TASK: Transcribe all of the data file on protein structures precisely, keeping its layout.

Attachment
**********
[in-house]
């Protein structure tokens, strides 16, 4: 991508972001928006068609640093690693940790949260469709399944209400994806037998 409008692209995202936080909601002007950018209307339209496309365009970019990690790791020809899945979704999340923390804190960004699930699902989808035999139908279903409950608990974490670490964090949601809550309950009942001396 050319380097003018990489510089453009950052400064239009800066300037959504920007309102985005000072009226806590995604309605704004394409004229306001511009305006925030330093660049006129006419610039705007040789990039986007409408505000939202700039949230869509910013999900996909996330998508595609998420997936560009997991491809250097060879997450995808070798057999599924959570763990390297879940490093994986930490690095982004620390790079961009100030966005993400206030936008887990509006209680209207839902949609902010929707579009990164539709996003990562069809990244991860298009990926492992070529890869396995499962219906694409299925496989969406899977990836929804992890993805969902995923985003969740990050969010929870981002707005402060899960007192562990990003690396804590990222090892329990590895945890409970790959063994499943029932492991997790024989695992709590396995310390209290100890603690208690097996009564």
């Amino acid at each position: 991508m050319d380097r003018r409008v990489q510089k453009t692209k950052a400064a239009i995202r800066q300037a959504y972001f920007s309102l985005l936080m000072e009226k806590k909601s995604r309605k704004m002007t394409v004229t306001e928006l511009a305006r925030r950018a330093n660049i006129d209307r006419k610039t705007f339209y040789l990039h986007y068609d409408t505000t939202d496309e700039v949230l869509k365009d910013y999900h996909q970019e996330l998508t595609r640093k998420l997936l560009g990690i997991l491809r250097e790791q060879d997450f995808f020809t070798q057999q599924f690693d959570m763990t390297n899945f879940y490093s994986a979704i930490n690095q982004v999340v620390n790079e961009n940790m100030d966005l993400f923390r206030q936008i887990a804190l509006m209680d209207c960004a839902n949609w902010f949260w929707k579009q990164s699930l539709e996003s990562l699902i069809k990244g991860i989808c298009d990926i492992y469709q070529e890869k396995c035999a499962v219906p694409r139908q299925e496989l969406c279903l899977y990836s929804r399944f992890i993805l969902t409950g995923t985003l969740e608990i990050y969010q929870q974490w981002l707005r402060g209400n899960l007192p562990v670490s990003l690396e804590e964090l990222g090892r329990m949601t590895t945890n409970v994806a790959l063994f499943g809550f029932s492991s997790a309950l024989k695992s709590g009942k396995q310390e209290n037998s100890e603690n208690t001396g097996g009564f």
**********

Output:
[in-house]
């Protein structure tokens, strides 16, 4: 991508972001928006068609640093690693940790949260469709399944209400994806037998 409008692209995202936080909601002007950018209307339209496309365009970019990690790791020809899945979704999340923390804190960004699930699902989808035999139908279903409950608990974490670490964090949601809550309950009942001396 050319380097003018990489510089453009950052400064239009800066300037959504920007309102985005000072009226806590995604309605704004394409004229306001511009305006925030330093660049006129006419610039705007040789990039986007409408505000939202700039949230869509910013999900996909996330998508595609998420997936560009997991491809250097060879997450995808070798057999599924959570763990390297879940490093994986930490690095982004620390790079961009100030966005993400206030936008887990509006209680209207839902949609902010929707579009990164539709996003990562069809990244991860298009990926492992070529890869396995499962219906694409299925496989969406899977990836929804992890993805969902995923985003969740990050969010929870981002707005402060899960007192562990990003690396804590990222090892329990590895945890409970790959063994499943029932492991997790024989695992709590396995310390209290100890603690208690097996009564």
């Amino acid at each position: 991508m050319d380097r003018r409008v990489q510089k453009t692209k950052a400064a239009i995202r800066q300037a959504y972001f920007s309102l985005l936080m000072e009226k806590k909601s995604r309605k704004m002007t394409v004229t306001e928006l511009a305006r925030r950018a330093n660049i006129d209307r006419k610039t705007f339209y040789l990039h986007y068609d409408t505000t939202d496309e700039v949230l869509k365009d910013y999900h996909q970019e996330l998508t595609r640093k998420l997936l560009g990690i997991l491809r250097e790791q060879d997450f995808f020809t070798q057999q599924f690693d959570m763990t390297n899945f879940y490093s994986a979704i930490n690095q982004v999340v620390n790079e961009n940790m100030d966005l993400f923390r206030q936008i887990a804190l509006m209680d209207c960004a839902n949609w902010f949260w929707k579009q990164s699930l539709e996003s990562l699902i069809k990244g991860i989808c298009d990926i492992y469709q070529e890869k396995c035999a499962v219906p694409r139908q299925e496989l969406c279903l899977y990836s929804r399944f992890i993805l969902t409950g995923t985003l969740e608990i990050y969010q929870q974490w981002l707005r402060g209400n899960l007192p562990v670490s990003l690396e804590e964090l990222g090892r329990m949601t590895t945890n409970v994806a790959l063994f499943g809550f029932s492991s997790a309950l024989k695992s709590g009942k396995q310390e209290n037998s100890e603690n208690t001396g097996g009564f």